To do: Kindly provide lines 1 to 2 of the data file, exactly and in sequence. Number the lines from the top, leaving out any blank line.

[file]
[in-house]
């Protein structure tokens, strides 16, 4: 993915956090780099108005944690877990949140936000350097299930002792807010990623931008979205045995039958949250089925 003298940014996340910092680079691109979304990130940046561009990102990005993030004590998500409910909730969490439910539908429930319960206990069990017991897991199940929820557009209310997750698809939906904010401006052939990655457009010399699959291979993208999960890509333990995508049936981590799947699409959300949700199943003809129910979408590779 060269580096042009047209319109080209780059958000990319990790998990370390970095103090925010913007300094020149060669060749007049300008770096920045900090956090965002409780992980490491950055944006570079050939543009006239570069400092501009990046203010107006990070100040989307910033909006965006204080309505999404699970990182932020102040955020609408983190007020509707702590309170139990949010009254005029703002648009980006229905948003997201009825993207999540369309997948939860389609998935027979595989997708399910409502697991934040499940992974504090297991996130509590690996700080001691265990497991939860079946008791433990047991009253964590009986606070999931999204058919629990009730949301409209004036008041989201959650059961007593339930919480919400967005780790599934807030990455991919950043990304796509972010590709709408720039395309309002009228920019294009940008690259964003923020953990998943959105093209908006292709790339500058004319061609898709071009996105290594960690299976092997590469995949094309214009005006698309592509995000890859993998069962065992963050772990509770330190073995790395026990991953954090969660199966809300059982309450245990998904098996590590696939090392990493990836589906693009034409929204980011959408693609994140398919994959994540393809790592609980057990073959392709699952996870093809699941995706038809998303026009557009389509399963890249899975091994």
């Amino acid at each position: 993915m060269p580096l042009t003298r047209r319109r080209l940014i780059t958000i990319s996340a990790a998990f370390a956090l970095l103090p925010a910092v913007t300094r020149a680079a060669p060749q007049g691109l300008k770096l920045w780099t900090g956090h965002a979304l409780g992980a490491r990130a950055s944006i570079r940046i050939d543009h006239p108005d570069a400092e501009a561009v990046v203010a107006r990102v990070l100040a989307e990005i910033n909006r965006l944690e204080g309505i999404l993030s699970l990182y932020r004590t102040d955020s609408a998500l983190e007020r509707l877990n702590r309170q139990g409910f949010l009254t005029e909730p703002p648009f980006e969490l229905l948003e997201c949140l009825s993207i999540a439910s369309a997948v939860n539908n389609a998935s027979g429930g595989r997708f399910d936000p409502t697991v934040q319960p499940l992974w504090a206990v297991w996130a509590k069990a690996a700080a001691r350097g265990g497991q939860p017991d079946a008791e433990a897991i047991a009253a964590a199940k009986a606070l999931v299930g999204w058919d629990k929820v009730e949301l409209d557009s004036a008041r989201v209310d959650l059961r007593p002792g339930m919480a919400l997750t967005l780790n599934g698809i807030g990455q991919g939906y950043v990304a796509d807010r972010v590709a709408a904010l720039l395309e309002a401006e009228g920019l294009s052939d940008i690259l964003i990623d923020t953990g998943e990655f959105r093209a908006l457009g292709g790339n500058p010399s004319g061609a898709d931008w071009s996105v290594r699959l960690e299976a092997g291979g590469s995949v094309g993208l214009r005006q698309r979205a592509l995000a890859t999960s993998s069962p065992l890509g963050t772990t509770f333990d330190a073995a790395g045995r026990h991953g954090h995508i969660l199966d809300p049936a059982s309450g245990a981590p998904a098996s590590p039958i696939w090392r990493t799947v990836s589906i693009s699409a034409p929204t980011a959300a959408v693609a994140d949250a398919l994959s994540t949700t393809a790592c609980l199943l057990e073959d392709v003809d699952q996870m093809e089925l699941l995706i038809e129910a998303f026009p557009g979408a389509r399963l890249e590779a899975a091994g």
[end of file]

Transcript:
[in-house]
């Protein structure tokens, strides 16, 4: 993915956090780099108005944690877990949140936000350097299930002792807010990623931008979205045995039958949250089925 003298940014996340910092680079691109979304990130940046561009990102990005993030004590998500409910909730969490439910539908429930319960206990069990017991897991199940929820557009209310997750698809939906904010401006052939990655457009010399699959291979993208999960890509333990995508049936981590799947699409959300949700199943003809129910979408590779 060269580096042009047209319109080209780059958000990319990790998990370390970095103090925010913007300094020149060669060749007049300008770096920045900090956090965002409780992980490491950055944006570079050939543009006239570069400092501009990046203010107006990070100040989307910033909006965006204080309505999404699970990182932020102040955020609408983190007020509707702590309170139990949010009254005029703002648009980006229905948003997201009825993207999540369309997948939860389609998935027979595989997708399910409502697991934040499940992974504090297991996130509590690996700080001691265990497991939860079946008791433990047991009253964590009986606070999931999204058919629990009730949301409209004036008041989201959650059961007593339930919480919400967005780790599934807030990455991919950043990304796509972010590709709408720039395309309002009228920019294009940008690259964003923020953990998943959105093209908006292709790339500058004319061609898709071009996105290594960690299976092997590469995949094309214009005006698309592509995000890859993998069962065992963050772990509770330190073995790395026990991953954090969660199966809300059982309450245990998904098996590590696939090392990493990836589906693009034409929204980011959408693609994140398919994959994540393809790592609980057990073959392709699952996870093809699941995706038809998303026009557009389509399963890249899975091994």